5. 5. International Journal of Electronics and Communication Engineering & Technology (IJECET), ISSN 0976 – 6464(Print), ISSN 0976 – 6472(Online), Special Issue (November, 2013), © IAEME Location of K  Squirrel-cage Rotor. Stator resistance/phase i.e. R1 is found from stator-resistance test. Now, the short circuit motor input Ws is approximately equal to motor Cu losses (neglecting iron losses). =  =3 = −3 −3 3 Wound Rotor. In this case, rotor and stator resistances per phase R2 and R1 can be easily computed. For any values of stator and rotor currents I1 and I2 respectively, we can write = = = × 1 = ⁄ = = = ℎ = ℎ Value of K may be found from short-circuit test itself by using two ammeters, both in stator and rotor circuits. Let us assume that the motor is running and taking a current OP Then, the perpendicular GD represents fixed losses, GF is stator Cu loss, PF is the rotor input, EF is rotor Cu loss, PE is rotor output and PD is the total motor input. From our knowledge of the relations between the above-given various quantities, we can write: √3.VL.PD=Motor input. √3.VL.GD=Fixed losses. √3.VL.GF=Stator Cu losses. √3.VL.EF=Rotor Cu losses. √3.VL.ED=Total losses. √3.VL.PE=Mechanical output. √3.VL.PF=Rotor input α Torque. PE Mechanical output = = Ef icency PD Motor input = = = =1− = = = ( ) ℎ . International Conference on Communication Systems (ICCS-2013) B K Birla Institute of Engineering & Technology (BKBIET), Pilani, India October 18-20, 2013 Page 177
  6. 6. International Journal of Electronics and Communication Engineering & Technology (IJECET), ISSN 0976 – 6464(Print), ISSN 0976 – 6472(Online), Special Issue (November, 2013), © IAEME 7. For a given operating point P, draw a vertical line PEFGD as shown. Then PE = output power, EF = rotor copper loss, FG = stator copper loss, GD = constant loss (iron loss + mechanical loss) 8. Maximum values  Maximum output: It occurs at point U where the tangent is parallel to the output line AS. Point U may be located by drawing a line CU from point C such that it is perpendicular to the output line AS maximum output is represented by the vertical UM.  Maximum torque or rotor input: It occurs at point V where the tangent is parallel to the output line AK. Point V may be located by drawing a line CV from point C such that it is perpendicular to the output line AK maximum torque is represented by the vertical VN. Maximum torques is also known as stalling or pulls out torque.  Maximum input power: It occurs at the highest point of the circle i.e. at point W where the tangent to the circle is horizontal. It is proportional to WT. As the point W is beyond the point of maximum torque the motor is unstable here. Fig. 4: Circle diagram of equivalent circuit International Conference on Communication Systems (ICCS-2013) B K Birla Institute of Engineering & Technology (BKBIET), Pilani, India October 18-20, 2013 Page 178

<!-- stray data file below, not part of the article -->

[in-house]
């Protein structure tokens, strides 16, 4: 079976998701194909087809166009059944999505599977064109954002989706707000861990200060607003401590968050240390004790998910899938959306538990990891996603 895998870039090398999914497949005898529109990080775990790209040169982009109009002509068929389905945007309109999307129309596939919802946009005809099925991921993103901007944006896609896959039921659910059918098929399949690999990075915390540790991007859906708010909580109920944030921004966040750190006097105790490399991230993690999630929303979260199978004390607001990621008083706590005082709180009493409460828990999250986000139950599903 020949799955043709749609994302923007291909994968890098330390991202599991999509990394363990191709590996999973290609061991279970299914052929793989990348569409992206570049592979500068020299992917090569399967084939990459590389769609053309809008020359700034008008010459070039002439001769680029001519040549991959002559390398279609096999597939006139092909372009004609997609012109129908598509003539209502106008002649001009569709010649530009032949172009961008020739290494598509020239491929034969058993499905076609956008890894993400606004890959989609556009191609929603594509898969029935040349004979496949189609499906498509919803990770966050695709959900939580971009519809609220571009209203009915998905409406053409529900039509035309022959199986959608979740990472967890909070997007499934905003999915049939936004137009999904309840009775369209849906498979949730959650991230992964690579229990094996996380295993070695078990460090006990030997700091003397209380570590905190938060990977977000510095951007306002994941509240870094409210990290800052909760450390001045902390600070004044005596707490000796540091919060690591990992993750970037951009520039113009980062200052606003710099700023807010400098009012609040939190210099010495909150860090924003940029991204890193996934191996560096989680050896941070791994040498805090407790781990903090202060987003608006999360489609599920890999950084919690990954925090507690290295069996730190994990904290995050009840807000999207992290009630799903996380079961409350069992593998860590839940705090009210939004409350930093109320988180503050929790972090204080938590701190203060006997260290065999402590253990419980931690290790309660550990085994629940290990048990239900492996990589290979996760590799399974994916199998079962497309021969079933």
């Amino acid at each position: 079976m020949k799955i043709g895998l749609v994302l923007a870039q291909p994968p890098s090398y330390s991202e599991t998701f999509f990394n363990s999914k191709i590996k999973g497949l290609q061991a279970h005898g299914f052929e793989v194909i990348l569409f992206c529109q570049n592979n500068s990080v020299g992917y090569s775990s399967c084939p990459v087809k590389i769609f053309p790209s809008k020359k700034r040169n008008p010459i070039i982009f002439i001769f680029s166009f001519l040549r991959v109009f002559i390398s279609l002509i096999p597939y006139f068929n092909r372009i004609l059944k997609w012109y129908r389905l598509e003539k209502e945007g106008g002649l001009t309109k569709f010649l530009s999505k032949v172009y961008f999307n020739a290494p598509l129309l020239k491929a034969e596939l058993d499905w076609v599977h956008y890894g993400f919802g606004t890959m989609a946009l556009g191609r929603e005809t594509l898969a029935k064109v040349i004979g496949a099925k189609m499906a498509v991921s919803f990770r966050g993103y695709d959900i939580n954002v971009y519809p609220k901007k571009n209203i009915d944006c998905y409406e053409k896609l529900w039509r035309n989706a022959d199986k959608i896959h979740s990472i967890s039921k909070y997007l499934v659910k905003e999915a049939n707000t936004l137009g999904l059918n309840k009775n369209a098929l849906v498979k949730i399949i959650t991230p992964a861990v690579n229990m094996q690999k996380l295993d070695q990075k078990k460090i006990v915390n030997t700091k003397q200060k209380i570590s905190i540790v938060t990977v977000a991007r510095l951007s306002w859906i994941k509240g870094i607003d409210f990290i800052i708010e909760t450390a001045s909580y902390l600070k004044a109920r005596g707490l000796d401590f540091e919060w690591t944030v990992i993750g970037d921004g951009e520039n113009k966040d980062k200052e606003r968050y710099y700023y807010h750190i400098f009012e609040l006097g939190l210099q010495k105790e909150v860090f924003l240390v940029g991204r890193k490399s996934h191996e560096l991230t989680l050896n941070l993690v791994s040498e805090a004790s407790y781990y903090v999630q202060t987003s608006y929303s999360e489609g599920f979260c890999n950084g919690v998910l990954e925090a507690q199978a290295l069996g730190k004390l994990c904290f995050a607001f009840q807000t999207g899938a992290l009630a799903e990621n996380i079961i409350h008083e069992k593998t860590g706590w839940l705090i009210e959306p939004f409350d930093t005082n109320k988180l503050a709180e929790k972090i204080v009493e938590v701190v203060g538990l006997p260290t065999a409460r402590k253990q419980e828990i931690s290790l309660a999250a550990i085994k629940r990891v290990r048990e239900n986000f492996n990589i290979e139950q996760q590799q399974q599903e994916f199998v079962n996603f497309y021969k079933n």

7. 7. International Journal of Electronics and Communication Engineering & Technology (IJECET), ISSN 0976 – 6464(Print), ISSN 0976 – 6472(Online), Special Issue (November, 2013), © IAEME Efficiency line  The output line AS is extended backwards to meet the X-axis at O′.  From any convenient point on the extended output line, draw a horizontal line QT so as to meet the vertical from O′. Divide the line QT into 100 equal parts.  To find the efficiency corresponding to any operating point P, draw a line from O′ to the efficiency line through P to meet the efficiency line at T1. Now QT1 is the efficiency. Fig. 5: Circle diagram for efficiency. Slip Line  Draw line QR parallel to the torque line, meeting the vertical through A at R. Divide RQ into 100 equal parts.  To find the slip corresponding to any operating point P, draw a line from A to the slip line through P to meet the slip line at R1. Now RR1 is the slip.  To find the slip corresponding to point at maximum power point, draw a line from A to Pm to meet the slip line at SPmax. Now RSPmax is the slip.  To find the slip corresponding to point at maximum torque point, draw a line from A to Tm to meet the slip line at STmax. Now RSTmax is the slip. International Conference on Communication Systems (ICCS-2013) B K Birla Institute of Engineering & Technology (BKBIET), Pilani, India October 18-20, 2013 Page 179